The term West Lusatia was coined in the 1950s for the old counties of Hoyerswerda, Kamenz and Bischofswerda – mainly in order to make the Museum of West Lusatia into a centrepoint. Culturally and historically, West Lusatia corresponds to western Upper Lusatia, including part of the Brandenburg county of Oberspreewald-Lausitz, between the rivers Pulsnitz and Black Elster.
The Upper Lusatian Railway Company, which had its headquarters in Ruhland now in the Oberspreewald-Lausitz district, received a concession on 11 October 1871 for the construction of a railway line, partly to provide a direct connection from Breslau to Magdeburg. The 148 km long-route lead west from the rail node of Kohlfurt through Upper Lusatia via Horka, Hoyerswerda, Ruhland and Elsterwerda-Biehla to Falkenberg in the Lower Lusatia.
Wolf distribution is the species distribution of the wolf. Originally, wolves occurred in Eurasia above the 12th parallel north and in North America above the 15th parallel north. However, deliberate human persecution has reduced the species' range to about one-third, because of livestock predation and fear of wolf attacks on humans. The species is now extirpated in much of Western Europe, Mexico, and the contiguous United States, and completely from the British Isles and Japan. In modern history, the gray wolf occurs mostly in wilderness and remote areas, particularly in Canada, Alaska, the Northern United States, Europe and Asia from about the 75th parallel north to the 12th parallel north. Wolf population declines have been arrested since the 1970s, and have fostered recolonization and reintroduction in parts of its former range, due to legal protection, changes in land-use and rural human population shifts to cities. Competition with humans for livestock and game species, concerns over the danger posed by wolves to people, and habitat fragmentation pose a continued threat to the species. Despite these threats, because of the gray wolf's relatively widespread range and stable population, it is classified as Least Concern on the IUCN Red List. In Africa the population of wolves is limited to the northern regions with the African golden wolf north of the Sahara and the Ethiopian wolf in Ethiopia.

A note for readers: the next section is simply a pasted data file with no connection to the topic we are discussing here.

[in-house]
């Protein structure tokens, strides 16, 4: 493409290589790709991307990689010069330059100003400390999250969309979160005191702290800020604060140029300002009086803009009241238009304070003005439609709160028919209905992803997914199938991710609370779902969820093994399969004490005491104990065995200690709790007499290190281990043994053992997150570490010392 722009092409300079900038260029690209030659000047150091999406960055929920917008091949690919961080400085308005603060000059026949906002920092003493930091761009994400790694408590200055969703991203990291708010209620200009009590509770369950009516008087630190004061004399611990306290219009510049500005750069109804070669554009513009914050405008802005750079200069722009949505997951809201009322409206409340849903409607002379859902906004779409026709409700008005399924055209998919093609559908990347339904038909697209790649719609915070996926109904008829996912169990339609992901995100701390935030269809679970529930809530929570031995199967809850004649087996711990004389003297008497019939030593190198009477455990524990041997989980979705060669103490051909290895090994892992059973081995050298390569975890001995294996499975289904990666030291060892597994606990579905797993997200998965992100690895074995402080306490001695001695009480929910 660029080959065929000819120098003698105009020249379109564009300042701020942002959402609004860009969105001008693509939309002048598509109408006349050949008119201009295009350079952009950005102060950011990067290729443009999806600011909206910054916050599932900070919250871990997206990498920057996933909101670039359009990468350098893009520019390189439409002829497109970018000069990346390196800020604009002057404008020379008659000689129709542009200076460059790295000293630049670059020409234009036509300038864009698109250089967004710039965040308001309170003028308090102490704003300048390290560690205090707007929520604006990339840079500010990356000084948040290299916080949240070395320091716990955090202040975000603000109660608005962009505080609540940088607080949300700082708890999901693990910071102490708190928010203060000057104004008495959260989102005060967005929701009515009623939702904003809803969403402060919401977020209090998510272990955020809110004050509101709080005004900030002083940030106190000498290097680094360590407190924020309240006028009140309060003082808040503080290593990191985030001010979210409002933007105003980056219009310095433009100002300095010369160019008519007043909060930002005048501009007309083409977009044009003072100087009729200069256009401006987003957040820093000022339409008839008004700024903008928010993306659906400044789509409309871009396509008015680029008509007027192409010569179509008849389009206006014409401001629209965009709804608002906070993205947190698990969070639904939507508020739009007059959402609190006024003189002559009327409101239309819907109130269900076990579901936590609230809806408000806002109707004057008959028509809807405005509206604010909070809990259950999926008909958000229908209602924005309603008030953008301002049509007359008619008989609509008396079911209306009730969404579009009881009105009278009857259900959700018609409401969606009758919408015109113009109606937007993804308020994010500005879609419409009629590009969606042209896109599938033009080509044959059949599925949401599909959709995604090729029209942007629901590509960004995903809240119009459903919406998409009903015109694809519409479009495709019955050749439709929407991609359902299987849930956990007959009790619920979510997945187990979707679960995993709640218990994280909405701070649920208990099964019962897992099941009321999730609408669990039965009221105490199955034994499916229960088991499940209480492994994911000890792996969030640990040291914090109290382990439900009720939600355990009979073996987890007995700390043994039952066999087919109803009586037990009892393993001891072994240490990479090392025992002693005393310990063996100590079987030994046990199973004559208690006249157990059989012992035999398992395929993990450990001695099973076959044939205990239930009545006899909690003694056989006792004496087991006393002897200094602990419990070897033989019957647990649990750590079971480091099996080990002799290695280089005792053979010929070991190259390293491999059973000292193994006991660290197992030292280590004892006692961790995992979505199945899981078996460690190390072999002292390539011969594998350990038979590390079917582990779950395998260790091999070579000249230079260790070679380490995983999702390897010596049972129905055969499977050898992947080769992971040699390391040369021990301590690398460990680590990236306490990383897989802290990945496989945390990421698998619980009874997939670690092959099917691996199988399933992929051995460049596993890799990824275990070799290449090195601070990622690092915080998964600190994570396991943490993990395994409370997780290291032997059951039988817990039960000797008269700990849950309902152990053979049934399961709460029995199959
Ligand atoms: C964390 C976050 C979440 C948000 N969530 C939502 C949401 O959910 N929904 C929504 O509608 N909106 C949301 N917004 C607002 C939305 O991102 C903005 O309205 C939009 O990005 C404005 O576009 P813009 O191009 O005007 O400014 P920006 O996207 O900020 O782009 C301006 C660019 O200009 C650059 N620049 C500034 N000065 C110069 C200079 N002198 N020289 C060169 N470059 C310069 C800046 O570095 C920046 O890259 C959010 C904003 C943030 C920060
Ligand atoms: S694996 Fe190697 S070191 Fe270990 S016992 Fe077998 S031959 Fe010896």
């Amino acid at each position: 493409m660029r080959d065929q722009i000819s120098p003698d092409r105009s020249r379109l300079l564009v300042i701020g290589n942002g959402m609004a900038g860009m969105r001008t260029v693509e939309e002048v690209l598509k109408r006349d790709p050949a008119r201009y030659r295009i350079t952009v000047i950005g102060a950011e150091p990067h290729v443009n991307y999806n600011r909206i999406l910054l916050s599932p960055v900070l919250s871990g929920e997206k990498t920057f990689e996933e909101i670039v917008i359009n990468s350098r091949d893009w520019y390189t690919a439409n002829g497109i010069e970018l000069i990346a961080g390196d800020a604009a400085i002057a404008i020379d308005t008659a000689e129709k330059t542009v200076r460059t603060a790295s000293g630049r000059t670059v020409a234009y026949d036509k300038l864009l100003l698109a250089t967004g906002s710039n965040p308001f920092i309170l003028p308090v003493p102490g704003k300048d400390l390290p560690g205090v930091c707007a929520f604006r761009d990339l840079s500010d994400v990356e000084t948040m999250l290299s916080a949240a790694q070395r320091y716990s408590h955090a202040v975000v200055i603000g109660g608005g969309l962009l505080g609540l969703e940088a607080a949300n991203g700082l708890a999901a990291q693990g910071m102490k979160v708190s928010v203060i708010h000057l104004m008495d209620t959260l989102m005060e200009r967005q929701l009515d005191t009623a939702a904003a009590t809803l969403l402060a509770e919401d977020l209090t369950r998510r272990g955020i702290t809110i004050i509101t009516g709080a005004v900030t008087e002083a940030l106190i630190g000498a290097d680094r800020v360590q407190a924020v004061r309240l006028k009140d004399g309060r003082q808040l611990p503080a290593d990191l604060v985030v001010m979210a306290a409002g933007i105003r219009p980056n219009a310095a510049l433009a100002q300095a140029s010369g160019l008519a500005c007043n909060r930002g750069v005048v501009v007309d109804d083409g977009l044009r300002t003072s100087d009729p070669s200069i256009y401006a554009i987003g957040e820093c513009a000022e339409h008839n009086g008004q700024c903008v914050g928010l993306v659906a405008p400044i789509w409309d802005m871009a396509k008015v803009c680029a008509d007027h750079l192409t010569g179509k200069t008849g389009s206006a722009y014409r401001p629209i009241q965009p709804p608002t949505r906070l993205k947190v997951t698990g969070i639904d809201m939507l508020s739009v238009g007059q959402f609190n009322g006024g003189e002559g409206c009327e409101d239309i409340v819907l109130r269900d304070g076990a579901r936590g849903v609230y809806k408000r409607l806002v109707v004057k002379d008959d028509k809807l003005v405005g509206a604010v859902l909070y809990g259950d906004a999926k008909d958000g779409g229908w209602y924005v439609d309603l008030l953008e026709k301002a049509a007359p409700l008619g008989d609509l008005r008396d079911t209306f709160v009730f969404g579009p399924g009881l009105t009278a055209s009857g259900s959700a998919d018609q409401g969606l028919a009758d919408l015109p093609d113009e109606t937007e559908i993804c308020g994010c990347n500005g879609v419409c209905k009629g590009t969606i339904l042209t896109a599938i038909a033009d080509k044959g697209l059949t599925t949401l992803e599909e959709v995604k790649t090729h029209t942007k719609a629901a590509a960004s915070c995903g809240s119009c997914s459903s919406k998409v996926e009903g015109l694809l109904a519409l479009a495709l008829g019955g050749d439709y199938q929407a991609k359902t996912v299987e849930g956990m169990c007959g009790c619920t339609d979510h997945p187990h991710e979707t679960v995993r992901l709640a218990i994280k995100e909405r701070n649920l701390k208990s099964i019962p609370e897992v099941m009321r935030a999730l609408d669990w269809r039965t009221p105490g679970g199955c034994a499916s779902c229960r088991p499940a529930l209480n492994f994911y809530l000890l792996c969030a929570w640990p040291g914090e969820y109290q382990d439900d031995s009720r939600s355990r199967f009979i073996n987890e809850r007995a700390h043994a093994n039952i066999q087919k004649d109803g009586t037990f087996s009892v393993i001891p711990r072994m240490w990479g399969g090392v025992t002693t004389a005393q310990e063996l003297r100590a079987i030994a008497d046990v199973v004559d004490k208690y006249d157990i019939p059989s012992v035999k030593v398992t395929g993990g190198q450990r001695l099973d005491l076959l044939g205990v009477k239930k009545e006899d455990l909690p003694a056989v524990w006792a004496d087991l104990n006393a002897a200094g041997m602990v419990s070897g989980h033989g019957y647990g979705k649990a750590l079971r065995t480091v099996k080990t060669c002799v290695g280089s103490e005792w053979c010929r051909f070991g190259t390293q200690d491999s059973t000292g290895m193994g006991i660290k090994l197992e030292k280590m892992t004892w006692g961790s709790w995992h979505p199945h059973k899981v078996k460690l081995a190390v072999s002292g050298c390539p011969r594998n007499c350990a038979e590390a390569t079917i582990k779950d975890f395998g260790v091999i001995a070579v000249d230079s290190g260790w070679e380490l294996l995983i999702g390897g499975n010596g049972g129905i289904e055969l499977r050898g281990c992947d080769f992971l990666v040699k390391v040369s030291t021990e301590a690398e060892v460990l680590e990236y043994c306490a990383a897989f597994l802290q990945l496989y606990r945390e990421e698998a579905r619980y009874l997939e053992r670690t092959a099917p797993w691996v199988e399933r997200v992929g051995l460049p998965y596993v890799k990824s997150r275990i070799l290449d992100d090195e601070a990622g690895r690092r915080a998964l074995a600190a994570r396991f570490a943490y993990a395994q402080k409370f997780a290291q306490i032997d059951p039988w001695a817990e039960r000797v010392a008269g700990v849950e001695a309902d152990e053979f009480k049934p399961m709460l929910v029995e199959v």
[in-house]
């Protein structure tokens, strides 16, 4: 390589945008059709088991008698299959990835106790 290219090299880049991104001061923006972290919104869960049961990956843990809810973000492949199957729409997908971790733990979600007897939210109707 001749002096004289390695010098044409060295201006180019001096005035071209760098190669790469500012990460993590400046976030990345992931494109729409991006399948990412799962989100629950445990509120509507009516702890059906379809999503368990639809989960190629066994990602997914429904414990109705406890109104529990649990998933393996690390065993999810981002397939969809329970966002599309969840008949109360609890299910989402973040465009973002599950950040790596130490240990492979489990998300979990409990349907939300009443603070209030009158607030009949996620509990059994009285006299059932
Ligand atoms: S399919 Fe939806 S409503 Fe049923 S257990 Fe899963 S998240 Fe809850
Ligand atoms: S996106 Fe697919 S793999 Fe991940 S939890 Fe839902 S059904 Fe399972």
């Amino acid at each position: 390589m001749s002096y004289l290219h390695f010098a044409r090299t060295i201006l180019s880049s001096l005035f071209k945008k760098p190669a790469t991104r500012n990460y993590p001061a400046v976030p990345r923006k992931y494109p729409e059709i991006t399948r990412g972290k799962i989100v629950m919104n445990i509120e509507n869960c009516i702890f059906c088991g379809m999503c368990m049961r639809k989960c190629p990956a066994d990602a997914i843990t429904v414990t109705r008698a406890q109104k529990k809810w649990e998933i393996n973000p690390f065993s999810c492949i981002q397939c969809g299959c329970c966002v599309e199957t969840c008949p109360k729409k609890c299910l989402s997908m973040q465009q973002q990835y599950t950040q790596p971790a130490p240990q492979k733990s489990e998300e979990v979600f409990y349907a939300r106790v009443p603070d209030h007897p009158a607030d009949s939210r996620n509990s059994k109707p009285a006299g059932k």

LUPUS - Institute for Wolf Monitoring and Research in Germany is a research institute with its headquarters in Spreewitz. It was founded in January 2003 as Wildbiologisches Büro LUPUS by the biologists Gesa Kluth and Ilka Reinhardt and is managed by them until today (2019). Their main area of work is the scientific monitoring and research of the natural repopulation of Germany by the wolf. LUPUS works on behalf of the Saxon State Ministry for the Environment and Agriculture and is supported among others by the Bundesamt für Naturschutz, the Bundesforst, the Bundesanstalt für Immobilienaufgaben and the International Fund for Animal Welfare.
Gesa Kluth is a German biologist and wolf expert.